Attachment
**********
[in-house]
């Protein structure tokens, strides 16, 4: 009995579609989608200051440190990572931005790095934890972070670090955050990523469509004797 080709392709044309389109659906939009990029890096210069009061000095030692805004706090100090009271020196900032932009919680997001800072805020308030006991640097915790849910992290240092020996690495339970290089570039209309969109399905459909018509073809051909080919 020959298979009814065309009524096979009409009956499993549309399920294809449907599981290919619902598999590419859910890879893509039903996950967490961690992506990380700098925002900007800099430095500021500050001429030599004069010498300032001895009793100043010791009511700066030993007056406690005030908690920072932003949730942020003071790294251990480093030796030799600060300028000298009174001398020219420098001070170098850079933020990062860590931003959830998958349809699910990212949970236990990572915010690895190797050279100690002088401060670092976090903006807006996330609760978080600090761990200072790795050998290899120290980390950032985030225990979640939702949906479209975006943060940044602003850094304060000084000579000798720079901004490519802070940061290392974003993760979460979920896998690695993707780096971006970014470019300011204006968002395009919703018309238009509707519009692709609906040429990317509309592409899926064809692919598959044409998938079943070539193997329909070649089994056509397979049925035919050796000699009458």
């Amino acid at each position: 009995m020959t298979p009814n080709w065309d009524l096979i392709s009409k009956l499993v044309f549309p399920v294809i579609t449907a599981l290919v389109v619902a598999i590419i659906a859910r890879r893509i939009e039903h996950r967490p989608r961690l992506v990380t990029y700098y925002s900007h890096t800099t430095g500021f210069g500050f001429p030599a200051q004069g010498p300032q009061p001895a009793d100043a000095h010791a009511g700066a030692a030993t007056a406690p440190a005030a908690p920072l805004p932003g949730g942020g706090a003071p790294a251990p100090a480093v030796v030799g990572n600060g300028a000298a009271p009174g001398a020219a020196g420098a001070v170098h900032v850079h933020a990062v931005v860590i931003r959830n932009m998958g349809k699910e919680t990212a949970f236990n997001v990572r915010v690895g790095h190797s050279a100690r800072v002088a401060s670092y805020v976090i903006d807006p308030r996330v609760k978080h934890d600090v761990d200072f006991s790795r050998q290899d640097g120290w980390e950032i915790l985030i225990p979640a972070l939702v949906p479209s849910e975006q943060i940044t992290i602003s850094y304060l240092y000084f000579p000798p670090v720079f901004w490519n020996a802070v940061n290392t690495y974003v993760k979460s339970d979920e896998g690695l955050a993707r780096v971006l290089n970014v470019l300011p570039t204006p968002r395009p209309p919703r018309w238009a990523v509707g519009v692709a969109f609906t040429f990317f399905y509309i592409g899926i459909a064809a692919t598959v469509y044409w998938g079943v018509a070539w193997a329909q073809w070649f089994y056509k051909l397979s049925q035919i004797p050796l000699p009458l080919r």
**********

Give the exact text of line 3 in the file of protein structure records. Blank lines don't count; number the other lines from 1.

């Amino acid at each position: 009995m020959t298979p009814n080709w065309d009524l096979i392709s009409k009956l499993v044309f549309p399920v294809i579609t449907a599981l290919v389109v619902a598999i590419i659906a859910r890879r893509i939009e039903h996950r967490p989608r961690l992506v990380t990029y700098y925002s900007h890096t800099t430095g500021f210069g500050f001429p030599a200051q004069g010498p300032q009061p001895a009793d100043a000095h010791a009511g700066a030692a030993t007056a406690p440190a005030a908690p920072l805004p932003g949730g942020g706090a003071p790294a251990p100090a480093v030796v030799g990572n600060g300028a000298a009271p009174g001398a020219a020196g420098a001070v170098h900032v850079h933020a990062v931005v860590i931003r959830n932009m998958g349809k699910e919680t990212a949970f236990n997001v990572r915010v690895g790095h190797s050279a100690r800072v002088a401060s670092y805020v976090i903006d807006p308030r996330v609760k978080h934890d600090v761990d200072f006991s790795r050998q290899d640097g120290w980390e950032i915790l985030i225990p979640a972070l939702v949906p479209s849910e975006q943060i940044t992290i602003s850094y304060l240092y000084f000579p000798p670090v720079f901004w490519n020996a802070v940061n290392t690495y974003v993760k979460s339970d979920e896998g690695l955050a993707r780096v971006l290089n970014v470019l300011p570039t204006p968002r395009p209309p919703r018309w238009a990523v509707g519009v692709a969109f609906t040429f990317f399905y509309i592409g899926i459909a064809a692919t598959v469509y044409w998938g079943v018509a070539w193997a329909q073809w070649f089994y056509k051909l397979s049925q035919i004797p050796l000699p009458l080919r």